Week 5: hearing ways to improve the sound, learning about reducing tension
This blog series is part of a course I’ve built to learn more about choir conducting (“Directed Study in Music”, under the supervision of Mark Vuorinen at the University of Waterloo). I am learning and thinking about many cool things and want to share some of them with you!
What I did this week
- several exercises to practice hearing errors and points for improvement when listening to a group of singers (it’s a very useful skill for rehearsal, but I’ve had trouble finding ways to practice until this week)
- continued ear training practice with Perfect Ear and Jacob
- practiced gesture for Maurice Duruflé’s — Requiem, and met with Mark who gave me a bunch more great insight into conducting it
- read another chapter of Vocal Technique: A Guide for Conductors, Teachers, and Singers (chapter 14: Reducing Tension)
Hearing ways to improve the sound
There are a lot of important skills for conducting and rehearsing music. One skill that has felt important that I’ve struggled to work on is hearing a group sing, and then quickly coming up with something to work on with them that will improve their sound. Maybe they sang a wrong note or word, but maybe it’s more subtle — maybe they’re a little flat, or the tone is a little too dark, or the diction isn’t quite clear enough or not together. I practiced listening for these things in three ways this week:
- Listening to recordings of choirs. I listened to two recordings of I Thank You God, which I just finished studying in this course, and wrote up some rough notes on what I would want to improve. I noticed that I talked a lot about diction and dynamic/tempo contrast, which were things I especially focused on while preparing this piece (which makes sense).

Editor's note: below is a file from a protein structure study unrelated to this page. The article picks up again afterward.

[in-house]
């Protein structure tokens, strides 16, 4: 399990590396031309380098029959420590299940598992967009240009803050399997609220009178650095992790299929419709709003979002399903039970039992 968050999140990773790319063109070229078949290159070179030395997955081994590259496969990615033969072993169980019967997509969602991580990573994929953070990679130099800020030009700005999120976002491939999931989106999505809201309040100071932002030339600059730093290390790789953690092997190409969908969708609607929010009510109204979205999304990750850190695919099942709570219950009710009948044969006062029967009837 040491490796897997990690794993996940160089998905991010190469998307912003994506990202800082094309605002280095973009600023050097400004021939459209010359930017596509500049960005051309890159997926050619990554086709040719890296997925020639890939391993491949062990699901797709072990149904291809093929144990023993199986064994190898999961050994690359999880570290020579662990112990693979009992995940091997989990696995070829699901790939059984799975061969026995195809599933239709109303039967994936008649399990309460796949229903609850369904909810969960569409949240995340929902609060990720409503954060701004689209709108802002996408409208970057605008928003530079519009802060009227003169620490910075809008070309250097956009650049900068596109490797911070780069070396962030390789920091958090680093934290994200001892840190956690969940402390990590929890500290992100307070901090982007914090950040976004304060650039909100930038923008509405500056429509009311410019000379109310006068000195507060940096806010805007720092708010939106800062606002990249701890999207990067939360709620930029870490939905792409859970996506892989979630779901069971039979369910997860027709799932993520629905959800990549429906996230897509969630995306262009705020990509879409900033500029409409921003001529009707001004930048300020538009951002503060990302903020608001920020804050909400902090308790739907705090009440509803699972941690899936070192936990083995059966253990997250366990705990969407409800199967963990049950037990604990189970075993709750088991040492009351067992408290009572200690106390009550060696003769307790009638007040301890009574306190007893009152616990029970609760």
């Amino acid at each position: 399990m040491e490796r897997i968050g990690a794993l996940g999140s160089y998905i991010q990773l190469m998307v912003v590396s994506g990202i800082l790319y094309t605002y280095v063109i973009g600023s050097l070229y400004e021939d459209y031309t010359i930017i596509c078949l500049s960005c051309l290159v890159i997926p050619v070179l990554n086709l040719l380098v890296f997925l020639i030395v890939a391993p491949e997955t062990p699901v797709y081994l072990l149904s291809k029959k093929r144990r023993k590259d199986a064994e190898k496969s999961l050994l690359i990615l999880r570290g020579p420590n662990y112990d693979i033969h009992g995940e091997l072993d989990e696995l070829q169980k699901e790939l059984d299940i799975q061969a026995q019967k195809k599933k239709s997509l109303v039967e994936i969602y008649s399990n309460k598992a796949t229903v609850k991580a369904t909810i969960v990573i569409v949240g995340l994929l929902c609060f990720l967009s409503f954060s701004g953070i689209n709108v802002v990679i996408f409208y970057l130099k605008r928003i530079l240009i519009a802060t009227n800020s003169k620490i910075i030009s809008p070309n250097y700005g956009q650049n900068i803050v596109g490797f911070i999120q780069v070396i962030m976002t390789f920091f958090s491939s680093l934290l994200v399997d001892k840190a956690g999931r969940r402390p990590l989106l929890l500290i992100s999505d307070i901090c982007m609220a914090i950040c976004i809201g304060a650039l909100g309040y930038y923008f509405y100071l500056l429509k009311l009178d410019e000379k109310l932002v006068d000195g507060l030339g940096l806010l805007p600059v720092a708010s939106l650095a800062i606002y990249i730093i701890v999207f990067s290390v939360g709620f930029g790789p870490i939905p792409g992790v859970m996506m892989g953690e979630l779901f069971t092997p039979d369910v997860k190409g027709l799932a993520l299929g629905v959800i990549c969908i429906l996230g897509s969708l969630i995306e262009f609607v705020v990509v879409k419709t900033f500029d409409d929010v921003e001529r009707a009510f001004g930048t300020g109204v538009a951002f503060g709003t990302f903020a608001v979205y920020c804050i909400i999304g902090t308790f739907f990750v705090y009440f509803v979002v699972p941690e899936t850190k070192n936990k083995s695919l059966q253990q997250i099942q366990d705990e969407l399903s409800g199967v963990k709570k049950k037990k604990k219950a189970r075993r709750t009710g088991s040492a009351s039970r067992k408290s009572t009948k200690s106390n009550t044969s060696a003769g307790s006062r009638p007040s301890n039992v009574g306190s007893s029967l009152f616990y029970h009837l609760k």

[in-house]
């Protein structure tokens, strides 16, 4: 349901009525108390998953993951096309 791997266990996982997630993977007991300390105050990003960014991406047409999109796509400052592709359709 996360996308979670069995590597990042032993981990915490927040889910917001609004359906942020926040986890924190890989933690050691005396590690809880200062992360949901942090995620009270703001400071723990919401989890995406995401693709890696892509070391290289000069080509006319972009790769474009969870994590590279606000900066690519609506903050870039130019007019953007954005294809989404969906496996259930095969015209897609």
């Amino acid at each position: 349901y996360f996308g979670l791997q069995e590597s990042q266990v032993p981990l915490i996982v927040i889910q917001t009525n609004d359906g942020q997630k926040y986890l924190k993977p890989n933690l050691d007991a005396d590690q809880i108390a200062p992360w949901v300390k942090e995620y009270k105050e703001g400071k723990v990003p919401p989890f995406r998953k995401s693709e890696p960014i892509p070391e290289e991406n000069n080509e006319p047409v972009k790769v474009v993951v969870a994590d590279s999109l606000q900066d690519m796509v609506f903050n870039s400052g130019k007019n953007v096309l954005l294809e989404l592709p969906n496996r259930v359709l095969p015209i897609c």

- Critiqued a group’s live performance. My friend Yang has an a cappella group called In Full Colour. They have a competition coming up and invited a live audience to listen and critique them. I feel like Yang probably thought to invite me because of these blog posts I’ve been writing, and I’m so grateful people have been thinking of opportunities for me to learn!
- Used an exercise book written just for practicing this skill. Choral Error Detection: Exercises for Developing Musicianship by Paul Hondorp is the only book I’ve found of this sort, but it’s really great and exactly what I’ve been looking for! Mark assigned me three three short and simple pieces to study from the book, and on Monday we listened to provided recordings of them. The recordings had purposeful mistakes, and the exercise was to find them. There were wrong notes and rhythms (mistakes that real singers would reasonably make), diction issues, tempo issues, and issues with the tone or “feel” of the piece. This week’s exercises were fun, the exercises only get harder, and I’ve only done 3 of over 50, so I’m pretty excited!
Side note: I had trouble noticing the tempo issue. I don’t have a very strong intuition for what some number of beats per minute sounds like. I think that would be useful to work on.
Jacob’s new ear training exercise
Jacob came up with another new exercise this week. One of us sits at the piano and plays two notes (at the same time), the other sings them back. Then they add a third note, and the other sings all three. A fourth note is added to the chord in the same way.
Then, the person at the piano changes one of the four notes, plays the new chord, and the other sings back all four notes with the change. This process repeats a few times, and then we switch.
I liked it because we were able to practice with more notes to keep track of (four part harmony is common in choirs). It’s also helpful to hear how the sound of a chord changes when one note changes.
Mark’s notes on conducting the Requiem
- A lot of the Requiem is based on chant — it’s probably helpful to know which musical lines are chant and which are not — how do I find out I’d have to research this, or read other folk’s research